January is a month where we often turn to focus on our health after a month or so of eating everything and anything. Veganuary therefore is a prompt to consider adopting a vegan lifestyle for a month and see if it suits you. There are many possible health benefits to following a vegan diet but it doesn’t suit everyone. Here we explain what to look out for.
Following a vegan diet
A vegan diet avoids anything derived from animals, including meat, fish, dairy products, eggs and even honey. This also rules out fresh pasta made with egg, foods with animal-based additives like cochineal (a red food colour made from beetle shells found in some red or pink foods) and gelatin, found in jellies and other chewy sweets. Many wines and beers are also off the menu as a product called isinglass, derived from fish bladders is often used in their production. Even some supplements like vitamin D can be an issue.
Any plant-based food is on the menu, however. Many vegan diets are high in vegetables and fruit which is wonderful. Those enjoying a vegan diet can also eat grains, pulses like chickpeas and lentils, nuts and seeds, and soya products. It also includes the myriad of vegan products now available, ranging from soya yoghurts to vegan chocolate bars and vegan cheese. It is possible to have a varied and interesting vegan diet, but it’s hard work and choices can be limited when eating out. And of course, you can eat a junk-food vegan diet with lots of processed food. For example, most vegan cheese replacements are highly processed vegetable fat. It is advised to read the ingredients carefully on ready-made vegans products too. Not all are bad, but watch out for too many additives and high levels of oils.
We need protein to build and maintain muscle and to keep us full. Many of the better known sources of protein are animal-based, like meat, fish, eggs and dairy products. These are ‘complete’ proteins as they contain the full complement of amino acids. If you are avoiding all animal products, you will need to make a concerted effort to get a variety of plant-based protein into your diet. Most plant proteins are ‘incomplete’ and may be lacking in some amino acids, therefore variety is key in order to get the benefit of all of them. Pulses such as lentils, beans and chickpeas are a good source of protein and are an essential component of any vegan diet. They are high filling and nutritious, versatile and easy, economical and sustainable. Pulses are also high in fibre, reduce cholesterol and may reduce your risk of colon cancer and heart disease.
Pulses and wholegrains, however, also contain anti-nutrients called phytates, which can inhibit absorption of some minerals, especially iron, zinc and calcium. Vegans can get around this by soaking, fermenting and sprouting. By germinating the pulses (which are seeds of the legume plants) phytic acid is activated which breaks down the phytate. Sprouting also increases the overall nutritional value of the seeds.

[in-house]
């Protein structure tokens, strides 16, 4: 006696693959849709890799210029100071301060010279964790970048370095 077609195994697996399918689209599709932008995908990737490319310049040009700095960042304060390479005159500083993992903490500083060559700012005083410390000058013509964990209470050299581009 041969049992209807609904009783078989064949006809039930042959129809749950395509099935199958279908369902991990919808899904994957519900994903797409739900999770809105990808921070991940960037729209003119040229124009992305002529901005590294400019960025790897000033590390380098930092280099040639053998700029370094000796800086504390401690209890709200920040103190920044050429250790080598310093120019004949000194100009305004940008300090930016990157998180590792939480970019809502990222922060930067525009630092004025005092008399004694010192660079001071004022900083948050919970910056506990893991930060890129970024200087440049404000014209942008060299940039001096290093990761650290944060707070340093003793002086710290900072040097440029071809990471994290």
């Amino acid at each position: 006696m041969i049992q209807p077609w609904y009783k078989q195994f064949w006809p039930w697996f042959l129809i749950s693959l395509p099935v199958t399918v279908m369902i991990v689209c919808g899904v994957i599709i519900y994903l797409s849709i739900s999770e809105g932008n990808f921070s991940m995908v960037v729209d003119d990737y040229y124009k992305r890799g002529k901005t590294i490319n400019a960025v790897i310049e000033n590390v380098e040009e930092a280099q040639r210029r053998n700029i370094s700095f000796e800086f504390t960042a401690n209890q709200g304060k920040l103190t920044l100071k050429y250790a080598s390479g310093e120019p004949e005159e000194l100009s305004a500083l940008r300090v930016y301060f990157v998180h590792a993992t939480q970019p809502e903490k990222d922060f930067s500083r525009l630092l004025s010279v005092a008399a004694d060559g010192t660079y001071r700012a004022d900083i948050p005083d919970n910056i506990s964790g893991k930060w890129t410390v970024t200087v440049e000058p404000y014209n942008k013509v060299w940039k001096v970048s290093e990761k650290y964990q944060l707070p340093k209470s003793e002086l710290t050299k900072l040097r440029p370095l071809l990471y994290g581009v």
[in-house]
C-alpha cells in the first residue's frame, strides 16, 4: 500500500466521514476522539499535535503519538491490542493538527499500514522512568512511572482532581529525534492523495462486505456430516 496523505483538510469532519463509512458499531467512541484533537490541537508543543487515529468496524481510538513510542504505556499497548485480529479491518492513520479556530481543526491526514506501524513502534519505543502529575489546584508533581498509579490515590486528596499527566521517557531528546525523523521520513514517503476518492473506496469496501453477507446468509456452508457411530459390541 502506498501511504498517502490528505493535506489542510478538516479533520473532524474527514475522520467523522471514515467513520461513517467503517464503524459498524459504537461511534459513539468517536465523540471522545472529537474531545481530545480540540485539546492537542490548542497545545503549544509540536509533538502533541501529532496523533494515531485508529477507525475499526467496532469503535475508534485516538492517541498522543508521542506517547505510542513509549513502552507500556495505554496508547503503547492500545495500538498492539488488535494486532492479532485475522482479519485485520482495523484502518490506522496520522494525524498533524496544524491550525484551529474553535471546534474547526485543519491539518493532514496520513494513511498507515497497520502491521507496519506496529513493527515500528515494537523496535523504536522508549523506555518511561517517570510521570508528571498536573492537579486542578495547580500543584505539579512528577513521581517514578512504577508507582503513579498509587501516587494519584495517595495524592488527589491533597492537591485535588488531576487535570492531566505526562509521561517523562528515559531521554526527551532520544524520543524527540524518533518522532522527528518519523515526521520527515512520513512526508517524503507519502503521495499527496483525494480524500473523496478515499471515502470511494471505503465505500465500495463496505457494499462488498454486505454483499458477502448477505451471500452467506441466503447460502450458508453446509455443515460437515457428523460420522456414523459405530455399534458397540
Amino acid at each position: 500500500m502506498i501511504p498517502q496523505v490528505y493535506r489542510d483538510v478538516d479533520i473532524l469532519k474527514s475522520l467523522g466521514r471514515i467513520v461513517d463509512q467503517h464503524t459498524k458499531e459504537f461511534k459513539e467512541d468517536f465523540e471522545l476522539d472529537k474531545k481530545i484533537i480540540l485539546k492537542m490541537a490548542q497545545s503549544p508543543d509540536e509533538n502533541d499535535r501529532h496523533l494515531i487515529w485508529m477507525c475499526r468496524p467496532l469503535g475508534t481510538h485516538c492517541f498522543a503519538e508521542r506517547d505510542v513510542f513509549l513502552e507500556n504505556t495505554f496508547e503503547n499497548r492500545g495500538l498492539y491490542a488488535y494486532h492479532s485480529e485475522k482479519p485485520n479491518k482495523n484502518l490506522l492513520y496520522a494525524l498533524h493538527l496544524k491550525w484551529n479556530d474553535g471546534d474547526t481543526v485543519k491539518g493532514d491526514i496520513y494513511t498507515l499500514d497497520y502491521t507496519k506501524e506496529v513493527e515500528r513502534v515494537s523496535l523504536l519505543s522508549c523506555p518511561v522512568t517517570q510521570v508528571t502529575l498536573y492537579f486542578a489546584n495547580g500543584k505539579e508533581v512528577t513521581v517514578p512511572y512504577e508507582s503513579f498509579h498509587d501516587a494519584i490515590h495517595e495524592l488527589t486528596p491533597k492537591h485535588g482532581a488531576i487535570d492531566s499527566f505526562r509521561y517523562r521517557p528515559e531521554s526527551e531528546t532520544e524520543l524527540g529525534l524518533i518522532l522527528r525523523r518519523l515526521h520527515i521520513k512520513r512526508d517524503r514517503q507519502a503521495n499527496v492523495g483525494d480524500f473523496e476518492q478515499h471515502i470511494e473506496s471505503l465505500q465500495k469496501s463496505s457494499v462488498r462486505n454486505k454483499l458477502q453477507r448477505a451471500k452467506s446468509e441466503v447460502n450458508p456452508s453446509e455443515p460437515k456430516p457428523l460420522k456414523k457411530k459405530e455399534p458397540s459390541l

Nutrient deficiencies to be mindful of
The most difficult nutrients to get enough of on a vegan diet are those we usually get from animal products: vitamin B12, iron and omega 3 essential fats.
A vitamin B12 deficiency can give you symptoms like fatigue, weakness and memory loss. It’s found in very small amounts in nori seaweed, tempeh (fermented soya bean), nutritional yeast and in fortified foods like plant-based milks. It is the one nutrient that most vegans do need to supplement longer term and we recommend having your levels checked. This is especially important for children, pregnant mothers and infants being breastfed as deficiencies in these groups can have serious consequences.
Vegan diets are also naturally lower in iron and the form of iron found in animal products is more easily absorbed than plant-based iron. Iron deficiency causes symptoms like fatigue, hair loss and breathlessness. However, there are many plant-based sources of iron, like green leafy vegetables, lentils, beans, nuts and wholegrain cereals. Vitamin C helps to increase iron absorption so it’s helpful to include plenty of fruit and vegetables together with iron-rich foods.
While flax seeds, chia seeds and pumpkin seeds do have small amounts of omega 3, we get most of our omega 3 from oily fish. Fish and fish supplements are off limits for vegans so sourcing a good algae-based omega 3 is also important.
Our top tips
- Eat as wide a variety of foods as possible
- Check levels of B12, iron and omega 3. Supplement where needed
- Avoid processed vegan foods
- Be prepared to spend time in the kitchen!
- If you are new to plant-based eating, start slowly with one or two vegan days (or even meals) per week
SAMPLE VEGAN MENU PLAN FOR A DAY
|Breakfast||porridge with berries and coconut yoghurt|
|Snack||apple and palmful walnuts|
|Lunch||Coconut lentil soup, rye sourdough bread|
|Snack||oat cakes with hummus & cucumber|
|Dinner||Roast vegetables with quinoa and red pesto|
This blog is brought to you by Nutritional Therapist Lynne Dalton from Glenville Nutrition – find out more on www.glenvillenutrition.ie